Liv & Ingmar provides visible evidence as to how autobiographical Ingmar Bergman’s work was. This intimate documentary collages footage from the auteur’s fllms with interviews with his cinematic muse, lover, and friend, Liv Ullmann, who suggests a psychosomatic relationship between the filmmaker’s domestic dramas and his cinematic masterpieces. Ullmann recounts their 42-year love story from their first summer together on the island where they shot Persona (she was 25, he was 46), and where Bergman subsequently took residence, until the last visit she paid him on the afternoon before his death.
What keeps Ullmann’s account from the realm of celebrity narcissism is both director Dheerai Alkolkar’s delicate approach to his subject, and the fact that Ullmann and Bergman’s love story was at once impossibly unique and maddeningly quotidian. Her version of events is the narrative of every woman, whose strategy for survival in a relationship is too often self-humiliating. Ullmann’s musings and anecdotes help us re-signify Bergman’s oeuvre in a way that makes it impossible to see a film like Scenes from a Marriage as something other than a perverse reenactment of the muffled horrors undergirding the filmmaker and his actress’s real-life togetherness. At times this seems like an imagined post-cinematic life of Marianne, Ullmann’s character in that film, the wife who was willing to accept any horror, except being abandoned. At one point, Ullmann says of the moment she realized Bergman was attracted to her, sexually and ontologically, that “it felt unusual that someone would feel something for me.”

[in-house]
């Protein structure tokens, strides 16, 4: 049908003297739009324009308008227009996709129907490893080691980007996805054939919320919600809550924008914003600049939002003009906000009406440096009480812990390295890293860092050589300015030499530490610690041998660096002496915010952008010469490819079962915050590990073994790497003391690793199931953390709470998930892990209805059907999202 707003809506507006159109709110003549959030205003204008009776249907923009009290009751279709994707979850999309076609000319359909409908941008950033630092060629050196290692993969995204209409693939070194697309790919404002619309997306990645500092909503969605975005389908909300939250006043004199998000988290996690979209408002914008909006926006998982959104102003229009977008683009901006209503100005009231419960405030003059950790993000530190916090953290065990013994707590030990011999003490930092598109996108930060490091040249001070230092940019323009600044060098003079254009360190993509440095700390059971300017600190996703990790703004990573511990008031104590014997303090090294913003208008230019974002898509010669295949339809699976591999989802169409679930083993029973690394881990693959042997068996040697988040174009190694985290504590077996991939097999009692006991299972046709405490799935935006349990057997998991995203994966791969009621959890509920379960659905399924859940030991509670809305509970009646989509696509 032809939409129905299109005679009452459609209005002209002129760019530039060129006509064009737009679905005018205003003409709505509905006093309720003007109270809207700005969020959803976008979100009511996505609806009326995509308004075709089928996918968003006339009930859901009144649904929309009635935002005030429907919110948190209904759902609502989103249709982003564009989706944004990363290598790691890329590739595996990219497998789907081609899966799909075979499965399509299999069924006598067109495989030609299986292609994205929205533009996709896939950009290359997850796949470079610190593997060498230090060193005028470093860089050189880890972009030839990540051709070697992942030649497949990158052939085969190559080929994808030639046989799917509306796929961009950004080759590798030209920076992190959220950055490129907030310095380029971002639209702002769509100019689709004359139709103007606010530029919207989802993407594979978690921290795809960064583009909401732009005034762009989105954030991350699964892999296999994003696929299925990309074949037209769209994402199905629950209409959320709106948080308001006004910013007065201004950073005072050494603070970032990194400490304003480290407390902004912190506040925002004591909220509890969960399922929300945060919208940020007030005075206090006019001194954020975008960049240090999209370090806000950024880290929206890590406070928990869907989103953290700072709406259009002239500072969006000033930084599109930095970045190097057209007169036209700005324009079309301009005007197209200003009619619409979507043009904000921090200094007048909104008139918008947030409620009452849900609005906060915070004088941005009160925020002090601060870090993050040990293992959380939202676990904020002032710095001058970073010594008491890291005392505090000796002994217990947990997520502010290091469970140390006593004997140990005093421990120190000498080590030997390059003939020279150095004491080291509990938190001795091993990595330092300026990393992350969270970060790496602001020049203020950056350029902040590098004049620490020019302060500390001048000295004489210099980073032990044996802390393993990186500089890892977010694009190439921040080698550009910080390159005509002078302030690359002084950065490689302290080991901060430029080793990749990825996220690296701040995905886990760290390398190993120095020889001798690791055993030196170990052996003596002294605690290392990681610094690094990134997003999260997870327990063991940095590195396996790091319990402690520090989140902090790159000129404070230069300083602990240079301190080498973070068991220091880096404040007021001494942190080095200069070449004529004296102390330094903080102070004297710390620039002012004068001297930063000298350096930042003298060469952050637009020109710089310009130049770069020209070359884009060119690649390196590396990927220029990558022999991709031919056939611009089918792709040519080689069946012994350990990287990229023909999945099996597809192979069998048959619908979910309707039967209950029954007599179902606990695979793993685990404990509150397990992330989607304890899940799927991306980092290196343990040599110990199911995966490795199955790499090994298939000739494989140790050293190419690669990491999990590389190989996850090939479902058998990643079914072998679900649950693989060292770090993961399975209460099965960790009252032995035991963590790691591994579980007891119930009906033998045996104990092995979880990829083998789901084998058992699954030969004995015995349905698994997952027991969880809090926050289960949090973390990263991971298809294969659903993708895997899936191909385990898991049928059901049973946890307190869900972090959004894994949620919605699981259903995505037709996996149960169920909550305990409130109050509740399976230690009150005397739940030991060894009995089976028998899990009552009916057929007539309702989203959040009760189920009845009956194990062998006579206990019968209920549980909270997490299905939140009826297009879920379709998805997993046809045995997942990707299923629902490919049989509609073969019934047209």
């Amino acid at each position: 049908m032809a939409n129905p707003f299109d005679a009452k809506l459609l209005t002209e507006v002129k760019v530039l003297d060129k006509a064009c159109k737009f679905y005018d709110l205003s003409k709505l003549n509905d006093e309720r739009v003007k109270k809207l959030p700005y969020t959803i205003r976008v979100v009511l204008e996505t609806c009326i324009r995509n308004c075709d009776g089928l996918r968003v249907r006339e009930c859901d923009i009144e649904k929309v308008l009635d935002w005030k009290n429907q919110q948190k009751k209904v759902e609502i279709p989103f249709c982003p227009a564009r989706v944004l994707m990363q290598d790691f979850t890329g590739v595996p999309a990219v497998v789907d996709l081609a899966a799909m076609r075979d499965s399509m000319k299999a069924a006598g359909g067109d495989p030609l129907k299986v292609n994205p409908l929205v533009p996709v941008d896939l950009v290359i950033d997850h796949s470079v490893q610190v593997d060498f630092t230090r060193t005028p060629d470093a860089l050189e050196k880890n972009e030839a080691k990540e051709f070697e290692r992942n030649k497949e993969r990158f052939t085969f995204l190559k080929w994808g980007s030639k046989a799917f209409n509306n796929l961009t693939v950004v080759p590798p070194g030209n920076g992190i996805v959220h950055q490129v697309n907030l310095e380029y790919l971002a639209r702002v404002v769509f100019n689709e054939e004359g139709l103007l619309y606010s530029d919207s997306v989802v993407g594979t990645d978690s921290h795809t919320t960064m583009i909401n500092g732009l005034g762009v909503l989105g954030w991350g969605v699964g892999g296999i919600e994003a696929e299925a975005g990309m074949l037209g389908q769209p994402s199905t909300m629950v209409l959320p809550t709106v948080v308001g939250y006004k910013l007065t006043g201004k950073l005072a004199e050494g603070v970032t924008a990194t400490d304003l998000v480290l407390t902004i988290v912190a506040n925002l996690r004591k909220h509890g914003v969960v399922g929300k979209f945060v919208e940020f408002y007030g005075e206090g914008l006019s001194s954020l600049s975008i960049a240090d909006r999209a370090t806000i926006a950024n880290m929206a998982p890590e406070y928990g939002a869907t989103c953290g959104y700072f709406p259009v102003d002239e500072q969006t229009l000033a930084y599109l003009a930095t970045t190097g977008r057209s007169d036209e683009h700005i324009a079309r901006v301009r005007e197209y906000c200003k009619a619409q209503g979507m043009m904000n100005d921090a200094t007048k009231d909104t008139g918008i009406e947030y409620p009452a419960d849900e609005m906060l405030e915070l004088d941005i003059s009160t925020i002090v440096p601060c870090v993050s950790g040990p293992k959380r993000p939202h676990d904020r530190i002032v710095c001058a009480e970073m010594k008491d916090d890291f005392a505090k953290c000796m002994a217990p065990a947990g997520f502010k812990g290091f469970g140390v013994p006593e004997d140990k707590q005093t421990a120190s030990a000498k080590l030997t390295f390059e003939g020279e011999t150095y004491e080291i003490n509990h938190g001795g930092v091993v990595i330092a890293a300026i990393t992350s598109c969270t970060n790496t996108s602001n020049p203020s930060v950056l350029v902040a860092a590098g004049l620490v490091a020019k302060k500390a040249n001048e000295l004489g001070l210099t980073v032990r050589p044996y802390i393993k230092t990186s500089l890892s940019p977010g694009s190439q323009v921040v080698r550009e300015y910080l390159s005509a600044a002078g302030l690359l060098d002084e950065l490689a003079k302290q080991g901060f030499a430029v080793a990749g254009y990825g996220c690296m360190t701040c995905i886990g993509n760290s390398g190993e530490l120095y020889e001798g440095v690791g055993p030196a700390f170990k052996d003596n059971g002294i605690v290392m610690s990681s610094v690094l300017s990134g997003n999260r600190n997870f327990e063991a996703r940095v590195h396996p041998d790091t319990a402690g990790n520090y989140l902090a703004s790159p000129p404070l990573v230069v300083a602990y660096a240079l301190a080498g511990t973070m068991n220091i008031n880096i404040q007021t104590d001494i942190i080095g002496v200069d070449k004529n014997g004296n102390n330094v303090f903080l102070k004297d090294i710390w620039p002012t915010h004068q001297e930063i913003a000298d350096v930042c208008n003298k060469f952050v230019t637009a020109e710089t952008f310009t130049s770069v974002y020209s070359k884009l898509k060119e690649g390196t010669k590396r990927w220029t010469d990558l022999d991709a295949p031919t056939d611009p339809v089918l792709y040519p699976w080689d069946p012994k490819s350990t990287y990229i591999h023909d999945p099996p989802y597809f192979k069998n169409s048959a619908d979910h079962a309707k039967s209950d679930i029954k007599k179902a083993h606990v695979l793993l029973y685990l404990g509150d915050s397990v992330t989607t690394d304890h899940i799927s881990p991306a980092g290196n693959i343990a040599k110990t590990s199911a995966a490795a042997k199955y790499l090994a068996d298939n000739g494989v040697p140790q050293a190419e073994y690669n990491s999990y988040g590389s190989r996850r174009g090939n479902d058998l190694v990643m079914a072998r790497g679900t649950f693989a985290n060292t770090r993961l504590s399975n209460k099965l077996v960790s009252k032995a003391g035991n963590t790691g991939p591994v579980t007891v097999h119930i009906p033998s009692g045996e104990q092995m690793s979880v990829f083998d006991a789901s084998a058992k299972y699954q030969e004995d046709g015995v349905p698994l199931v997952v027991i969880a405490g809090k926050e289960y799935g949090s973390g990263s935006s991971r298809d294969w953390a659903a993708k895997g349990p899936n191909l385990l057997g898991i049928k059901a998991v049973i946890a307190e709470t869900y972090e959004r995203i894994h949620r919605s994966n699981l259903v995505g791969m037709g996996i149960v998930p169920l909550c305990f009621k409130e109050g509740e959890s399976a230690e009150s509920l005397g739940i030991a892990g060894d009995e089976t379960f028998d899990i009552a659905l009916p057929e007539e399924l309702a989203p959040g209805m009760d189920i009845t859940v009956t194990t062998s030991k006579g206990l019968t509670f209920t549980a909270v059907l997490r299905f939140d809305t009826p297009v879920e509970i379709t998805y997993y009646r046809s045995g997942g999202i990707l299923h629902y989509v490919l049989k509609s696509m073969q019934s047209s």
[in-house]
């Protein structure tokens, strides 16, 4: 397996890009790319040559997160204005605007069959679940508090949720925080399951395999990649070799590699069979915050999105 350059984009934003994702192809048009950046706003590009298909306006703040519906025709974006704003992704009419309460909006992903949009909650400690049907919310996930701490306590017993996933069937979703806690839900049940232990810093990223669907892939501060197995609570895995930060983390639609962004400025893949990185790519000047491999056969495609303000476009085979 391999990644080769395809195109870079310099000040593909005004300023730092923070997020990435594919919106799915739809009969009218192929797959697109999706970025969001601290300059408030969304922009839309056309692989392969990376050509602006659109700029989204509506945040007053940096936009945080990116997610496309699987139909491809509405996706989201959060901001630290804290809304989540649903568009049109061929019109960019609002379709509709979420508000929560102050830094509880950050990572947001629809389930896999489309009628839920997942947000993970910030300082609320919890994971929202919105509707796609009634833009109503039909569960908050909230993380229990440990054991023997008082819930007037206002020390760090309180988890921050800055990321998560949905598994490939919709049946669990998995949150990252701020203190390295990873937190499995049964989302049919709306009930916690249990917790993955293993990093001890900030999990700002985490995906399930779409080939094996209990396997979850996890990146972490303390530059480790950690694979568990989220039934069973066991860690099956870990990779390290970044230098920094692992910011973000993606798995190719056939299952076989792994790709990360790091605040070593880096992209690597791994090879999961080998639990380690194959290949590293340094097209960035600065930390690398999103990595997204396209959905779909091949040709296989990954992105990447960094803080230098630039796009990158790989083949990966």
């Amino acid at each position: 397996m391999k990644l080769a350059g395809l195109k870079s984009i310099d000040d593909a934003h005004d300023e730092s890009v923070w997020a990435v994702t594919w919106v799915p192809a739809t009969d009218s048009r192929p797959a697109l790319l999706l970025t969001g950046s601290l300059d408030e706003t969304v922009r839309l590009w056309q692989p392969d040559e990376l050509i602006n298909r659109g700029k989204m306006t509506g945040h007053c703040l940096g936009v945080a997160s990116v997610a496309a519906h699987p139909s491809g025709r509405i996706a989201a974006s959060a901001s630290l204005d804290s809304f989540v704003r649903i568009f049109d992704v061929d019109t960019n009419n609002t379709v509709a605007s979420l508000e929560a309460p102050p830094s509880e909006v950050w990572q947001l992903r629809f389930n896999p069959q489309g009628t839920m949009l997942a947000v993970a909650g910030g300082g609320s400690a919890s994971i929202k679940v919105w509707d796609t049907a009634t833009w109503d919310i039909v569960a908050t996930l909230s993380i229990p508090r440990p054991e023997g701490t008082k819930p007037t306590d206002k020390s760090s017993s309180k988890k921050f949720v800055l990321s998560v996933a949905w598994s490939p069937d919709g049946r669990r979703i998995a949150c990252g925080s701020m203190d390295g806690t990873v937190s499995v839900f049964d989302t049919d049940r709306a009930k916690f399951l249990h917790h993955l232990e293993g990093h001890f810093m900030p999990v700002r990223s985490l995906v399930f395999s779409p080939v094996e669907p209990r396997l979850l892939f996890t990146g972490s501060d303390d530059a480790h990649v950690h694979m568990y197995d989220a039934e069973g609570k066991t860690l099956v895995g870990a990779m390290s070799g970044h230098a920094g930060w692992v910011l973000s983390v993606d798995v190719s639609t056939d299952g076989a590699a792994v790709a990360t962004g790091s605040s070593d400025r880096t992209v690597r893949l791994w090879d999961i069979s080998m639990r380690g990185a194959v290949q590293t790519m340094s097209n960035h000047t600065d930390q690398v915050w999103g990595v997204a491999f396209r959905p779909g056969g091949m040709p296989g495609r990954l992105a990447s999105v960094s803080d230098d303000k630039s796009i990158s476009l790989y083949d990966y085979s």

Liv & Ingmar not only humanizes Bergman as the absent lover-cum-father of everyday life, but works as a priceless oral history of cinema. Ullmann navigates decades of masterful filmmaking with the kind of poesis we associate with Bergman’s cinema itself: slightly undercooked, and delivered with astounding simplicity. Ingmar’s cinema and Ullmann’s witnessing are never loud, but discretely decisive, like a timid but lethal blow. We see the inside of Bergman’s home, we see his love letters, their journal together, and the teddy bear in which he used to hide one of her love notes. We learn how his anger as a lover often fueled the way he directed, that he was psychologically violent toward Ullmann, that he held her in the position of both his mother and his child, and that he was so unbearably possessive he built fences around their house as a way of telling Ullmann not to see her friends nor ever go home to Norway. Ullmann knows her suffering isn’t special, but the kind of universal mechanism that renders heterosexual femininity possible, even if always as the inhabitant of someone else’s dream. What’s most fascinating is how a cinema that so lucidly understands woman’s predicament such as Bergman’s, and even sympathizes with her impossible condition, can come from a man who, in his private life, thrived in the constitutive selfishness of the traditional heterosexual male.